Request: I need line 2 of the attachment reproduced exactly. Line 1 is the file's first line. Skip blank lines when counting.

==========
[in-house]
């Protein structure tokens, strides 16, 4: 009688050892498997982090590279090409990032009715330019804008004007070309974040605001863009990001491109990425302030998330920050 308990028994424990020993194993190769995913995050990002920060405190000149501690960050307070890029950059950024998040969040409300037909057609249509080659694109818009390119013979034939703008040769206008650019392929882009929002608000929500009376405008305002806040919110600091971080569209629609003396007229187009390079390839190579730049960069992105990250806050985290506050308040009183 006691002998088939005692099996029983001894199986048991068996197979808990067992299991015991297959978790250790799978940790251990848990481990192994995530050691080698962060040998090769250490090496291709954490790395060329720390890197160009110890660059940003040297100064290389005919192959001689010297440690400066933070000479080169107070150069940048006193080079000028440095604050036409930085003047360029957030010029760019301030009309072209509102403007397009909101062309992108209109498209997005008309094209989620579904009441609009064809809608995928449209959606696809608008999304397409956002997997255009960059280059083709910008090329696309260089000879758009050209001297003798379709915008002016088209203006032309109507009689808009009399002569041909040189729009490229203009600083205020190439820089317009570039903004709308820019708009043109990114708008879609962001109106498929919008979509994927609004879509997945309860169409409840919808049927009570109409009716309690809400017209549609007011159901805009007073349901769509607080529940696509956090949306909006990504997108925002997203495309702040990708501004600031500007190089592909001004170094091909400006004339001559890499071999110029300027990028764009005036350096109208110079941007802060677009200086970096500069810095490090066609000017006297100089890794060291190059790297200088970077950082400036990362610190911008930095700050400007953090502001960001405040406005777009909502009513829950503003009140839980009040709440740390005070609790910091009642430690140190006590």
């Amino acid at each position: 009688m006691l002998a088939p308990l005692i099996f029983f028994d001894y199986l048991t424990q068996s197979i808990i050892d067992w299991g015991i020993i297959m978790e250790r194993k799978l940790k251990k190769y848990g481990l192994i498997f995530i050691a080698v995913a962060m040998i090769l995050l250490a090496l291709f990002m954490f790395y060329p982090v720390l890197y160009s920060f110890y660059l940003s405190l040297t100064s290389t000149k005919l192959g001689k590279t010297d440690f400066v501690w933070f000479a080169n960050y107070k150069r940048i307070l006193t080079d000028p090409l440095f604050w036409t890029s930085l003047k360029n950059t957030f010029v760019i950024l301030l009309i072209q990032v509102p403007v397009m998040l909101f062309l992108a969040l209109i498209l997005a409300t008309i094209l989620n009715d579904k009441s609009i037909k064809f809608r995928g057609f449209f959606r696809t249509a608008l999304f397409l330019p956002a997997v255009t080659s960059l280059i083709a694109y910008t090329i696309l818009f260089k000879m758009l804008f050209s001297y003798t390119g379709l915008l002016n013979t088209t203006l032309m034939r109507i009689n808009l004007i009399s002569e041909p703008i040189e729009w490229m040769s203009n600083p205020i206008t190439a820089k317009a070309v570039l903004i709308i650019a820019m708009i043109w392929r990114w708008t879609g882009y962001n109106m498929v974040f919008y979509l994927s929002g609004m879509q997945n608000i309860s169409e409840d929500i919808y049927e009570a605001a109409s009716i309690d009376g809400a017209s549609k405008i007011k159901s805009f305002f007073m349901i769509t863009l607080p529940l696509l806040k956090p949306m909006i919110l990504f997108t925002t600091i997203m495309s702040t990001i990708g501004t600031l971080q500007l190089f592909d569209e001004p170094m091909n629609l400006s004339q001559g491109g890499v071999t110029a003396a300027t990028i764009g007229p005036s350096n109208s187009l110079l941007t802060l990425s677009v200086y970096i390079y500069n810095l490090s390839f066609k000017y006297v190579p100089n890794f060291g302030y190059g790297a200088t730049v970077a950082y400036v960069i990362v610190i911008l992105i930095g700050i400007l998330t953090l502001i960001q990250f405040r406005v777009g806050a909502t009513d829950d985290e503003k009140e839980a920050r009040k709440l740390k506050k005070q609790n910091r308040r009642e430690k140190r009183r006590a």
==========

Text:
């Protein structure tokens, strides 16, 4: 009688050892498997982090590279090409990032009715330019804008004007070309974040605001863009990001491109990425302030998330920050 308990028994424990020993194993190769995913995050990002920060405190000149501690960050307070890029950059950024998040969040409300037909057609249509080659694109818009390119013979034939703008040769206008650019392929882009929002608000929500009376405008305002806040919110600091971080569209629609003396007229187009390079390839190579730049960069992105990250806050985290506050308040009183 006691002998088939005692099996029983001894199986048991068996197979808990067992299991015991297959978790250790799978940790251990848990481990192994995530050691080698962060040998090769250490090496291709954490790395060329720390890197160009110890660059940003040297100064290389005919192959001689010297440690400066933070000479080169107070150069940048006193080079000028440095604050036409930085003047360029957030010029760019301030009309072209509102403007397009909101062309992108209109498209997005008309094209989620579904009441609009064809809608995928449209959606696809608008999304397409956002997997255009960059280059083709910008090329696309260089000879758009050209001297003798379709915008002016088209203006032309109507009689808009009399002569041909040189729009490229203009600083205020190439820089317009570039903004709308820019708009043109990114708008879609962001109106498929919008979509994927609004879509997945309860169409409840919808049927009570109409009716309690809400017209549609007011159901805009007073349901769509607080529940696509956090949306909006990504997108925002997203495309702040990708501004600031500007190089592909001004170094091909400006004339001559890499071999110029300027990028764009005036350096109208110079941007802060677009200086970096500069810095490090066609000017006297100089890794060291190059790297200088970077950082400036990362610190911008930095700050400007953090502001960001405040406005777009909502009513829950503003009140839980009040709440740390005070609790910091009642430690140190006590």